A Quick Primer on Climate Change

The report of the Intergovernmental Panel on Climate Change (IPCC) represents a consensus of scientific assessments of a wide body of evidence. Some of the key elements that people need to understand are as follows:

  1. Carbon dioxide is a greenhouse gas. This means that it absorbs radiation from the sun and dissipates the energy by moving more energetically. This movement is what we feel as temperature.
  2. The concentration of carbon dioxide has increased from 285 ppm to over 400 ppm since the beginning of the 20th century. Climate models of increasing accuracy have estimated the effect of this on temperature and produced estimates of increases of several centigrade degrees. These models accurately describe past temperatures, and they agree that in the future the temperature will continue to rise, by anywhere from 2 to 5 centigrade degrees by the year 2100.
  3. The increased carbon dioxide in the atmosphere arises from combustion of fossil fuel. Scientists know this because they have done the math. The amount burned so far accounts for the increase in the concentration of the gas in the atmosphere. Another piece of evidence is that the extra carbon bears the signature of fossil fuels, in that it has less of the isotope carbon-14. This isotope is constantly produced in the upper atmosphere by irradiation of nitrogen gas. Plants pick this up and ultimately pass it along to animals and other organisms. When organisms die, the spontaneous breakdown of carbon-14 is not compensated by any further uptake of new carbon-14, so the amount of carbon-14 declines in their remains. Coal, gas, and petroleum are the remains of organisms long dead, and thus thoroughly depleted in carbon-14. So what do we expect to happen over the course of decades of burning this material? We expect the relative amount of carbon-14 in the atmosphere to decline. That is exactly what is happening, and furthermore the decrease agrees with the amounts of petroleum gas and coal that we have burned.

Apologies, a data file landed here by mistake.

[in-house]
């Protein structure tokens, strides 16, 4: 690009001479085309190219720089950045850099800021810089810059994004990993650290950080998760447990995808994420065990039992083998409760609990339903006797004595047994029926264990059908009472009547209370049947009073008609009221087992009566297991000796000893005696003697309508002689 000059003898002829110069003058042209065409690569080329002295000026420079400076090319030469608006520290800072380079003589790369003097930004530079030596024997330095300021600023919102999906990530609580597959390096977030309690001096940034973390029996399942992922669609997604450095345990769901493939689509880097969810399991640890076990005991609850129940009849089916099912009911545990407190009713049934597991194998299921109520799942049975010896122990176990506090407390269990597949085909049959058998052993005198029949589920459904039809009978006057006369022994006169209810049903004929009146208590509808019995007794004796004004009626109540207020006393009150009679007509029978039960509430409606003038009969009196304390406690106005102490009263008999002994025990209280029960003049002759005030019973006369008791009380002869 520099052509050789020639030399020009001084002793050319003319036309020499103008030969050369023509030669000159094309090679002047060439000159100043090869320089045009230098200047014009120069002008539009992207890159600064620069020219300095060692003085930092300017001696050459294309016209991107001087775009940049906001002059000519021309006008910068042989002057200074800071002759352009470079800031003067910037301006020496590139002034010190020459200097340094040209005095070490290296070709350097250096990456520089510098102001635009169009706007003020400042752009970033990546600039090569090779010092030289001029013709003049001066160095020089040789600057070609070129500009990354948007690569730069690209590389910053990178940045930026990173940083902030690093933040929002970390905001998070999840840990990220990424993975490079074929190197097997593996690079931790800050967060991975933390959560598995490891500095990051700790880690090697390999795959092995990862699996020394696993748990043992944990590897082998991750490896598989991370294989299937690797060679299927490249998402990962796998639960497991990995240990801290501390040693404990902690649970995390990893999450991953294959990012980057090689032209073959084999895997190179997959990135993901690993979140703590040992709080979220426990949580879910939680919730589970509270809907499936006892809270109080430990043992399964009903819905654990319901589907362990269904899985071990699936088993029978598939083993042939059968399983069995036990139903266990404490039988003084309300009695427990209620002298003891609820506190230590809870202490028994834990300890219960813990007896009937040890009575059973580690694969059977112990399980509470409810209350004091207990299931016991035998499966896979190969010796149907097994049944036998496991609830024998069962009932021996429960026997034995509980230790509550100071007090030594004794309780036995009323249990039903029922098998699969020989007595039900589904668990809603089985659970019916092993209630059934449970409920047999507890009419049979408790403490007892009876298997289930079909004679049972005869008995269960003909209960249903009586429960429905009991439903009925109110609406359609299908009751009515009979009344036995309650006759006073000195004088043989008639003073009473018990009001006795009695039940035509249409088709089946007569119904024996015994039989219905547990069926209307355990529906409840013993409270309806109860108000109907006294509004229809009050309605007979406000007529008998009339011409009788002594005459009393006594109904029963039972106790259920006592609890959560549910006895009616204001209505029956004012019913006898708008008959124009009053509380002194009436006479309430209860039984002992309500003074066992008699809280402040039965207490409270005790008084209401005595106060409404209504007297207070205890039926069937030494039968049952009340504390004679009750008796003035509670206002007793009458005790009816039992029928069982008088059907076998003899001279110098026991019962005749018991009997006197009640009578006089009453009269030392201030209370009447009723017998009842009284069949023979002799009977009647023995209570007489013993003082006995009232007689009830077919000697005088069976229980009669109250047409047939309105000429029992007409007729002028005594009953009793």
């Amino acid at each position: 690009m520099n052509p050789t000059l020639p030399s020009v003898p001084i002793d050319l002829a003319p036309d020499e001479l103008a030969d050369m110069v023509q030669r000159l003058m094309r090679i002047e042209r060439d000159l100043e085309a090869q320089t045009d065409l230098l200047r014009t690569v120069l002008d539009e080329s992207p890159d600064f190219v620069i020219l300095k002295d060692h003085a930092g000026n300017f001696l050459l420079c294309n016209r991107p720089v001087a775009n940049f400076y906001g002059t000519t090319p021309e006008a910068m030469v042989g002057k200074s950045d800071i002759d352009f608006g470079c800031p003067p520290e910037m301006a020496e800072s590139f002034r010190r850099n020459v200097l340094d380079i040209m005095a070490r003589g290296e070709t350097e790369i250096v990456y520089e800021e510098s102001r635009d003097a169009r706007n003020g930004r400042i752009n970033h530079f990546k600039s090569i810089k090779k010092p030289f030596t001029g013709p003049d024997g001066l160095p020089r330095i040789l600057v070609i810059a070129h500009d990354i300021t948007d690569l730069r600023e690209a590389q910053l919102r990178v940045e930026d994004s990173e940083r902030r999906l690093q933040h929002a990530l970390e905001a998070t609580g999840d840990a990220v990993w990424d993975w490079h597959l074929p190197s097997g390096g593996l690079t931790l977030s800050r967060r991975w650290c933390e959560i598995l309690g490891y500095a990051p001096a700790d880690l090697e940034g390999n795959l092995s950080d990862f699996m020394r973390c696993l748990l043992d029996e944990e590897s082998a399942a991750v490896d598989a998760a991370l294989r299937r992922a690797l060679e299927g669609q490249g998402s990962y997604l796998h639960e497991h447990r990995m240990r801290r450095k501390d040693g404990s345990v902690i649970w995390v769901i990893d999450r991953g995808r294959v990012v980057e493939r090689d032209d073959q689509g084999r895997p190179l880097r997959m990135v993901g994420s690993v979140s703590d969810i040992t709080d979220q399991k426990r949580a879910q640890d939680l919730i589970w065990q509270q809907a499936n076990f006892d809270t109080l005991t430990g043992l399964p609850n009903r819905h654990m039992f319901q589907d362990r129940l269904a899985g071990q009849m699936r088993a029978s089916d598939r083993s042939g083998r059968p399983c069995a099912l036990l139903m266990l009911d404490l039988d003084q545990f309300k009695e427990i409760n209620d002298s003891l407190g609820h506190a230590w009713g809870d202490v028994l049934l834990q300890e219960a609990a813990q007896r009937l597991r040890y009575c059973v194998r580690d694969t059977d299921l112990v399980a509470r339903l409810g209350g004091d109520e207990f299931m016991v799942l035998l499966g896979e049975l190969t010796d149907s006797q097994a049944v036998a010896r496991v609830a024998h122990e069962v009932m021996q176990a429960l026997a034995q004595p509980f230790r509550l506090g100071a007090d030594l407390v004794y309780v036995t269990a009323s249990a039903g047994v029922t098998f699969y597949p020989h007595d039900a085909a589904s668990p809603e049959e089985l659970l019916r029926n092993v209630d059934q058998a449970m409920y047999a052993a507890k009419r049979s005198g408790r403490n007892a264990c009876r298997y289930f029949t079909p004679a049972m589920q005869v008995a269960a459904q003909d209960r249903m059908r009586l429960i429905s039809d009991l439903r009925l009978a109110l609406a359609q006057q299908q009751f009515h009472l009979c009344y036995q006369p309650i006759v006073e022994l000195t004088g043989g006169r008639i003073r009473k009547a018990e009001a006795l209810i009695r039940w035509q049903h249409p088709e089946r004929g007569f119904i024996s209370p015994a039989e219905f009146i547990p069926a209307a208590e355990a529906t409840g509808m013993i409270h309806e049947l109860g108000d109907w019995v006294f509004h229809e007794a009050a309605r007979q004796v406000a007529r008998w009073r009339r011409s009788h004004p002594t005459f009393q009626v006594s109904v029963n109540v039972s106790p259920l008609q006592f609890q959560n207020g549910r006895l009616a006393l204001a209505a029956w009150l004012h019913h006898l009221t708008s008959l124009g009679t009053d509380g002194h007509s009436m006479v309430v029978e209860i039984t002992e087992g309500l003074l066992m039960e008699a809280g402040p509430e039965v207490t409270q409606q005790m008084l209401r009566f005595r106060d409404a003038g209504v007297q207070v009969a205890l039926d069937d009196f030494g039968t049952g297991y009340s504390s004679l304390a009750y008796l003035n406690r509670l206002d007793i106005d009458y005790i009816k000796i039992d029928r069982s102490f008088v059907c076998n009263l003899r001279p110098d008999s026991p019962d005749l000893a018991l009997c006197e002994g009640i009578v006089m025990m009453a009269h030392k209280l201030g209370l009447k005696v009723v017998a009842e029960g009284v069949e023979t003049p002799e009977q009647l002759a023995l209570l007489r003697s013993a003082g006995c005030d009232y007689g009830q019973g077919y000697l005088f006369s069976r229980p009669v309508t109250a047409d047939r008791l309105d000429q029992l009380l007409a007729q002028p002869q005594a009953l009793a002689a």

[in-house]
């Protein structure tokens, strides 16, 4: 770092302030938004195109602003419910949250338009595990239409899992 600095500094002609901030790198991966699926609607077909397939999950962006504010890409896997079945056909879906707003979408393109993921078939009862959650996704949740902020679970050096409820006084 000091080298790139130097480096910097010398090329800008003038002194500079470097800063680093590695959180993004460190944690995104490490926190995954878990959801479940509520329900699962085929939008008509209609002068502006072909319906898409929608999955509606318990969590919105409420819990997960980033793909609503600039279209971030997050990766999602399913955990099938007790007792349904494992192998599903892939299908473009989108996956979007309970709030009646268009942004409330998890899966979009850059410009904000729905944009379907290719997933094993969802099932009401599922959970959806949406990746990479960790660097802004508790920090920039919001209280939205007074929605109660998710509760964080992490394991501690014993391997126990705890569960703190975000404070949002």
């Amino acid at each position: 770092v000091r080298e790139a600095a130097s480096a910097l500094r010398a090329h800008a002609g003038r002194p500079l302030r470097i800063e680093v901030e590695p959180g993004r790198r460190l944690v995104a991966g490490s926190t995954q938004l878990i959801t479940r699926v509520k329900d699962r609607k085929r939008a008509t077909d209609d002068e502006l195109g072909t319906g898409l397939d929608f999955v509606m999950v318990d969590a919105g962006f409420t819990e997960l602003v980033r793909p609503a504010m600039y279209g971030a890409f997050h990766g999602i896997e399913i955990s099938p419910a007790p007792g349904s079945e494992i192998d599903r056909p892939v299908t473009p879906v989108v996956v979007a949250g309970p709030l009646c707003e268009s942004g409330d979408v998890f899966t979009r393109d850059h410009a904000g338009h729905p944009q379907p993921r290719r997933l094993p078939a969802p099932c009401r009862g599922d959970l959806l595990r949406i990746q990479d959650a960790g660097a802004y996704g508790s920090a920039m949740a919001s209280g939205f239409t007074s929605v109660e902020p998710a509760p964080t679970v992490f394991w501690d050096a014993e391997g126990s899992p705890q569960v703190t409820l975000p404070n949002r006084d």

4. Worldwide temperatures have increased by about one centigrade degree since the beginning of the 20th century, and in places the temperature rises have been considerably greater. The effects of this have been manifold: glaciers have melted, sea ice has decreased, tropical marine ecosystems have migrated away from the equator toward the poles, and the ocean itself has gotten warmer as it equilibrates with the air. There are many additional signs of the effects of increased global temperature cited in the IPCC report.
  5. The character of a biome, that is the organisms that live in a given area, is determined by temperature and rainfall. As temperatures rise worldwide, whole biomes will be affected. The response will be largely an increased number of extinctions, because, despite evolution’s tendency to favor the emergence of more adaptive forms, this emergence is generally not rapid, even for a single species, much less so for the large collections of species that make up a biome such as a tropical rain forest or a temperate deciduous forest like the one I live in. Evidence indicates that when there is an extinction like this that is spread over the whole planet, it takes about 10 million years for evolution to restore the original level of biodiversity. The new organisms will not just re-create the old ones. They will be very different for a host of reasons. The world of that distant era will be unrecognizable to us and possibly inconsistent with our survival, just as the world of today is different from that of the dinosaurs.



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